TPR’s consultation on consolidated draft enforcement policy and updated prosecution policy aims to provide greater transparency on enforcement and prosecution
Pensions analysis: The Pensions Regulator (TPR) has published its consultation response and draft enforcement policy, consolidating previous policies and helping to make the enforcement powers clearer through more streamlined policy documents. Following the response, TPR has launched a further consultation on its draft enforcement and prosecution policy. Chris Edwards-Earl, senior associate at Stephenson Harwood analyses the consultations and its implications for pensions schemes.
TPR launched a consultation last autumn regarding the way in which it would exercise its enhanced powers under the Pensions Schemes Act 2021. This consultation considered new policies regarding overlapping powers, monetary penalty powers and information gathering powers. Some respondents to that consultation requested greater detail and clarification on TPR’s approach as well as queries over how the new powers sit alongside the use of TPR’s existing powers. On 4 May 2022, TPR issued its consultation response and launched a further consultation into a new draft enforcement policy document and an updated prosecution policy, designed to address these requests for clarity.
David Fairs, TPR’s Executive Director of Regulatory Policy, said:
‘We want to be clear with the pensions industry about our approach to enforcement and prosecution. With our new powers to help us ensure savers’ money is secure, we felt it was timely to review our existing policies and consolidate them where possible, so they are easier to navigate.’
Key aspects of consultation
TPR’s draft enforcement policy consolidates previous policies for defined benefit, hybrid, public sector pension schemes and defined contribution pension schemes. This helps to make the enforcement powers clearer through more streamlined policy documents.
TPR’s approach to overlapping powers and information gathering has been incorporated as chapters in the draft enforcement policy but are in final form and do not form part of the new consultation. On overlapping powers, the draft enforcement policy sets out the different factors that TPR will consider when deciding which powers are appropriate to exercise, guidance on how those factors might be weighed up, and case study examples. It notes that generally TPR does not expect to pursue criminal proceedings and financial penalty proceedings against the same target for the same act. However, where TPR chooses to pursue a financial penalty, it may later pursue criminal proceedings if the act or conduct continues or new evidence emerges which makes this appropriate. Therefore, unsurprisingly, civil penalties will lead the way.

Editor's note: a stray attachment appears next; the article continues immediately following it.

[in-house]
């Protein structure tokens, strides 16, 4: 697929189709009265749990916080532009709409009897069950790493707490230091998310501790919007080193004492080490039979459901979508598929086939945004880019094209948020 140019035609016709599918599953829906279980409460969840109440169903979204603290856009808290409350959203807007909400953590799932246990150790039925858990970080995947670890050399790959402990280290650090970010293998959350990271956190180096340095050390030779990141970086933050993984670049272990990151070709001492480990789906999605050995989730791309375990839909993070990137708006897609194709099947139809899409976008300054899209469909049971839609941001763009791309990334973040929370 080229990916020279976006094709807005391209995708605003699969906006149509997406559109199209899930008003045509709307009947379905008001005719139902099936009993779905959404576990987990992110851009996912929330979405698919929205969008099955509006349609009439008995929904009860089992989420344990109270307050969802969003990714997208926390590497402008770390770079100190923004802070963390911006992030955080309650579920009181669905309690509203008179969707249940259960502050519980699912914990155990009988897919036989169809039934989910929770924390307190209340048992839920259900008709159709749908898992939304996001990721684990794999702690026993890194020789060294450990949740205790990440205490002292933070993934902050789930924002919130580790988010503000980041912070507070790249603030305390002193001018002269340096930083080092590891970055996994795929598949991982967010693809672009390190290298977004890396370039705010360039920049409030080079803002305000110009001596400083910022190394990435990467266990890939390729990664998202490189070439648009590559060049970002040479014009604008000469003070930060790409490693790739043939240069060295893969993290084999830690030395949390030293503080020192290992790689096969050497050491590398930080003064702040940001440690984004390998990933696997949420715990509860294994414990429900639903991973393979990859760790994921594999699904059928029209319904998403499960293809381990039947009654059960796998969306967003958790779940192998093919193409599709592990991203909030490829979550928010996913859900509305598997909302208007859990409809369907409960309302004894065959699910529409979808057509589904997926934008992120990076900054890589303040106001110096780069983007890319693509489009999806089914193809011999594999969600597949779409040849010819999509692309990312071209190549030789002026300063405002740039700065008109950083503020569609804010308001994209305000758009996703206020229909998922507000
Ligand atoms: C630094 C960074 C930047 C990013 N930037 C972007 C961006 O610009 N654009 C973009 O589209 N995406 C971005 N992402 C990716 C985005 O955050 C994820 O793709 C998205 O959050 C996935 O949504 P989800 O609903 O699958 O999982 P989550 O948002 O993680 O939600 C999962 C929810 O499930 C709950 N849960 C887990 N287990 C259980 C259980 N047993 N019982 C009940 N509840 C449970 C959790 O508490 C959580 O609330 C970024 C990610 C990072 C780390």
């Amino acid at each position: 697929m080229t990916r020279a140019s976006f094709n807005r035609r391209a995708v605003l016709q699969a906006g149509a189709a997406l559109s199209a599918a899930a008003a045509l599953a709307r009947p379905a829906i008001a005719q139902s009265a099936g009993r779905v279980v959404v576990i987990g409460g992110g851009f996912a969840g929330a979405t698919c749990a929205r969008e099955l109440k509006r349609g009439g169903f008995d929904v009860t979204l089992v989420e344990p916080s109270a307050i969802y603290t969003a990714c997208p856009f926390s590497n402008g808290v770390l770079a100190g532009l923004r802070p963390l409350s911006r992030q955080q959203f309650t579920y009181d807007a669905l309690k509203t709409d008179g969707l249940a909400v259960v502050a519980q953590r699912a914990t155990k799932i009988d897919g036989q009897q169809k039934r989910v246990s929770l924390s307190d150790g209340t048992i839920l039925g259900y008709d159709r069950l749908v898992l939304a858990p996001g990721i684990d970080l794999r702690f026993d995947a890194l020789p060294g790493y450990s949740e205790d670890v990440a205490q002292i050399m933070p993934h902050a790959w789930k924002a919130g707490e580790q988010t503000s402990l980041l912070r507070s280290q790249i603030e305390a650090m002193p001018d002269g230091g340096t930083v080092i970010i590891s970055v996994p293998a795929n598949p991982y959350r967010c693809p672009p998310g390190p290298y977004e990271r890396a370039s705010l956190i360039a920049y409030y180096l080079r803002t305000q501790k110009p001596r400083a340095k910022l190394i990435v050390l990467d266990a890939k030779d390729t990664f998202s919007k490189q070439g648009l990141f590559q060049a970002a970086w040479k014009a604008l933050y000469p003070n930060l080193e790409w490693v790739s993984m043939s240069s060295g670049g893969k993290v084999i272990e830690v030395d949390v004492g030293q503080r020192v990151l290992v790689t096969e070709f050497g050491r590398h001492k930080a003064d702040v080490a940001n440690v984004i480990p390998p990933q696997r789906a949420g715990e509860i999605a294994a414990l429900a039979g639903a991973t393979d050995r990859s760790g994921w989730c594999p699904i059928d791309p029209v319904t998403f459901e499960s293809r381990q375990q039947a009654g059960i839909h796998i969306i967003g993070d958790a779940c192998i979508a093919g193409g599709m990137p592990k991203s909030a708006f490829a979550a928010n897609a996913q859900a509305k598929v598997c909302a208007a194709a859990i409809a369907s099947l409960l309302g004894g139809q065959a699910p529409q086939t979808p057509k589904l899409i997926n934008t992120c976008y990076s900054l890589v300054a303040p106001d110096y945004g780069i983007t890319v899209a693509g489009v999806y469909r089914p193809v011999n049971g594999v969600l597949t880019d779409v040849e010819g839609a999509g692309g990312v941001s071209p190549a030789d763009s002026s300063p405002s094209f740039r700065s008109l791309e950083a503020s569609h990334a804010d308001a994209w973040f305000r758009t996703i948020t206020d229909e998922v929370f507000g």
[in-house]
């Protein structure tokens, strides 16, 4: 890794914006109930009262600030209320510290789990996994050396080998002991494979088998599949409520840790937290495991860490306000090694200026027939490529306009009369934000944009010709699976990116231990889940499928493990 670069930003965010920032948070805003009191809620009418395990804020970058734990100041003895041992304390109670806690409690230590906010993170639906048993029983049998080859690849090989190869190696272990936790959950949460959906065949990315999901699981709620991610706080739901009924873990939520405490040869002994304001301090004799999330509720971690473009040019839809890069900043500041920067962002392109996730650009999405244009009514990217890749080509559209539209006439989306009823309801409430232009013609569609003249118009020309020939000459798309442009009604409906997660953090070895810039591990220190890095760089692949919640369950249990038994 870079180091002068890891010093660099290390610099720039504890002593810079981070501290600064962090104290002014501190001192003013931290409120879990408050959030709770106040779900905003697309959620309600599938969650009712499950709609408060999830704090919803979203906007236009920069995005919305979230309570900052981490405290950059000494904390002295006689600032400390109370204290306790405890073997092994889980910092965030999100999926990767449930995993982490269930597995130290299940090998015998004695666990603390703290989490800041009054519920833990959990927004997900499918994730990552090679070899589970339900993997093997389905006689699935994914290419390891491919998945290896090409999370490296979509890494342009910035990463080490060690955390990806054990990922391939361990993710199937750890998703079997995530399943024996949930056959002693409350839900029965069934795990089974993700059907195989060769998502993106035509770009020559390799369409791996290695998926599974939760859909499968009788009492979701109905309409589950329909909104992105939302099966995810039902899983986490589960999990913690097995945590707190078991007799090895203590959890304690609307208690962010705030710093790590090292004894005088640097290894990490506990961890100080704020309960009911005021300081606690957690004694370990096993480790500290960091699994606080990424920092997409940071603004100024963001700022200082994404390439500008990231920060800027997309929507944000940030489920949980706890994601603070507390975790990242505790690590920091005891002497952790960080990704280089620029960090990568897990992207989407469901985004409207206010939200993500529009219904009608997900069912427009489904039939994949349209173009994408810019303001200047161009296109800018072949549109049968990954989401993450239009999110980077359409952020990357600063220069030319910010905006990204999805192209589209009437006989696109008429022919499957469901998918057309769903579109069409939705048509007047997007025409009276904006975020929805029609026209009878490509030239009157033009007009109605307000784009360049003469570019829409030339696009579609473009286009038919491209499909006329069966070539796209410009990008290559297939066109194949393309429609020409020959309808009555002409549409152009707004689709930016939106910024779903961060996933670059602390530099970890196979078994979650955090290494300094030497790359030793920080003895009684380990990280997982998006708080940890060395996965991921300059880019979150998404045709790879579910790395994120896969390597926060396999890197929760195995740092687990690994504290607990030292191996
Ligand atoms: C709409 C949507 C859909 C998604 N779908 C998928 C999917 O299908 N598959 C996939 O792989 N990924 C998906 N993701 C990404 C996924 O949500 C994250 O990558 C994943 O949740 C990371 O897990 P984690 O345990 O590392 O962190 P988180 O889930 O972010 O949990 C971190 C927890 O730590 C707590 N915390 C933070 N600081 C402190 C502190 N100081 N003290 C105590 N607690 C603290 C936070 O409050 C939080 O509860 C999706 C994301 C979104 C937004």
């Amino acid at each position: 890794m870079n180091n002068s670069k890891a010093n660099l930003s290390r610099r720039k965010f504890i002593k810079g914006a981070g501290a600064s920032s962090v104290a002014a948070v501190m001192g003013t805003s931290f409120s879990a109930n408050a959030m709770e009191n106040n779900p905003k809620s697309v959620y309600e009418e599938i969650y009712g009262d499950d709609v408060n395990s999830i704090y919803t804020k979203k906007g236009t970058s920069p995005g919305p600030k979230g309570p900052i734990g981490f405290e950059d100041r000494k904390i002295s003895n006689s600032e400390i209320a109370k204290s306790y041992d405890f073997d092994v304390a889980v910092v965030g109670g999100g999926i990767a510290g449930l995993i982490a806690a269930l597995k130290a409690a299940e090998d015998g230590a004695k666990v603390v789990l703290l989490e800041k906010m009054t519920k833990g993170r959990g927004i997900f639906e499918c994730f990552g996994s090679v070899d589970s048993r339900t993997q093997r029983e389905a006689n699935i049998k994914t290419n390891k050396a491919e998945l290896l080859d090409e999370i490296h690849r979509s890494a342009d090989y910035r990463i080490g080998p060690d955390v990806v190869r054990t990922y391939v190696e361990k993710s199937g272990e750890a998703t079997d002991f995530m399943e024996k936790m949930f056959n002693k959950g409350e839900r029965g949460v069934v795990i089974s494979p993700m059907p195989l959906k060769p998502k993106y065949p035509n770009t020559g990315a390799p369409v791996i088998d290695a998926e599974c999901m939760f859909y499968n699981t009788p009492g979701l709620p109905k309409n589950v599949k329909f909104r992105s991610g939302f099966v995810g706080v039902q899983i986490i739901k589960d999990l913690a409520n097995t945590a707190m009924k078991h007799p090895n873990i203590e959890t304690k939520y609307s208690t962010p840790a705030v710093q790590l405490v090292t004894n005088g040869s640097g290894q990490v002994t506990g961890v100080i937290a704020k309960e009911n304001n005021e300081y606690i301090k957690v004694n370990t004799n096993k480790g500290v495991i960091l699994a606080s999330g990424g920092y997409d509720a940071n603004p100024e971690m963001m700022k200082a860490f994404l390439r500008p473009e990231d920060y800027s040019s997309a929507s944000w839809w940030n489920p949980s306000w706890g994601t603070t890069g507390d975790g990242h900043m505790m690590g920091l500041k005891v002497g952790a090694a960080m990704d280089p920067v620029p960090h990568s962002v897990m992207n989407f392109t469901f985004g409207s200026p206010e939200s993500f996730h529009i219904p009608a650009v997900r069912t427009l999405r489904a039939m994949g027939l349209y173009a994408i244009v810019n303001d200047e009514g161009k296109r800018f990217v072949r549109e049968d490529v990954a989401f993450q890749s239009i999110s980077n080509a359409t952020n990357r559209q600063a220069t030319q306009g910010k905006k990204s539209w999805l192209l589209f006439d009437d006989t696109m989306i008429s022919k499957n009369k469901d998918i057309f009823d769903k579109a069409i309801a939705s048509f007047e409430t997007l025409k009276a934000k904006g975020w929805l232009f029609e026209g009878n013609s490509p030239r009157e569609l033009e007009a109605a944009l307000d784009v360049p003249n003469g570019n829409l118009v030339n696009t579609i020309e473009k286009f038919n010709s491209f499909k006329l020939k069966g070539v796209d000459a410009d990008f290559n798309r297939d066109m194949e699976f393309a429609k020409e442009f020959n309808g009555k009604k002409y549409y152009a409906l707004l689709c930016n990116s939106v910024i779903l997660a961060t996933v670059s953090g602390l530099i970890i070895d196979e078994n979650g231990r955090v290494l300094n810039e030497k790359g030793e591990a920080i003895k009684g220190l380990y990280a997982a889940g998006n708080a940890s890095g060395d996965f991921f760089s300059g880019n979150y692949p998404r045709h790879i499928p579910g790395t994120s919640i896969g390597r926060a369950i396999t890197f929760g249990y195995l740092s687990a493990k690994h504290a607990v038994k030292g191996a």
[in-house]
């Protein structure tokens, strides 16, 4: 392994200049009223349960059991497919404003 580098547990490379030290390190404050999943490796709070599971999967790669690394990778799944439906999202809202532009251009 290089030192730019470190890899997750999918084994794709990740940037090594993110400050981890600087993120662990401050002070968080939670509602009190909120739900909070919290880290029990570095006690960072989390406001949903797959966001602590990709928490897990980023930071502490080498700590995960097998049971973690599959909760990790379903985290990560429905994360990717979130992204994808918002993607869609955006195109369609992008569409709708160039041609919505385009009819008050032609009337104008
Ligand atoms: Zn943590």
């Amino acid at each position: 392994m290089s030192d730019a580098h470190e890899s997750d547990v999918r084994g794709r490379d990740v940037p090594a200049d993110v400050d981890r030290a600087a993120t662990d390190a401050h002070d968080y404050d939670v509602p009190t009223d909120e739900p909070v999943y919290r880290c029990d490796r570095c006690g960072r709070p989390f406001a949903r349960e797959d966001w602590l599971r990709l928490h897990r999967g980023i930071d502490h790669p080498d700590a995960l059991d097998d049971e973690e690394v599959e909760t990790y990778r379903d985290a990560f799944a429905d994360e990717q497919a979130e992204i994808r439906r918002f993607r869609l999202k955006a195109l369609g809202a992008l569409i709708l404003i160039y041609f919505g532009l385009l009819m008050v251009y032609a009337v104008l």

TPR’s approach is said to be focused on assessment of risks and harm to schemes (including future anticipated harm), the size of the scheme, the type of breach, the number of members, compliance history and previous interactions with TPR.
TPR’s existing enforcement policies for auto-enrolment and master trust authorisation were not included in the draft policies being consulted on. These sections have not been changed and will continue to operate separately.
The draft was issued alongside new and separate policy documents setting out TPR’s approach to monetary penalties, one each for ‘avoidance-type penalties’ and ‘information requirements penalties’, in respect of the new powers meaning that TPR can issue high fines of up to £1mn.
Implications and next steps
These policies do not necessarily create new policies but bring TPR’s policies up to date and consolidate them. The draft enforcement policy brings all enforcement-related content into a single enforcement policy. This provides links to other relevant policies and procedures such as case procedures and monetary policies policy, helping to create a more cohesive reading of TPR policies. This is likely to benefit smaller pensions schemes trustees and scheme managers, without external advisors, who find TPR policies complex and difficult to follow.
The repeated reference to compliance and engagement with TPR reiterates that adherence to the widened notifications regime is going to be important for targets in later defending against TPR investigations. For example, TPR uses the example of a finance director of an employer (who is also a trustee) failing to inform TPR of an employer-related notifiable event. TPR says this would be judged less harshly provided the employer is engaging with TPR more generally.
It will take some time before we see whether TPR actually adheres to these policies in practice, and how useful they are for advising clients. However, so far, industry reaction has been positive that TPR has used this as an opportunity to both consolidate and clarify its guidance.
The consultation ends 24 June 2022 and TPR expects to publish the final enforcement and prosecution policies later in the year. Responses should be on ‘TPR’s standardised form’ published as part of the consultation and must be made by 24 June 2022 to PSA21policies@tpr.gov.uk.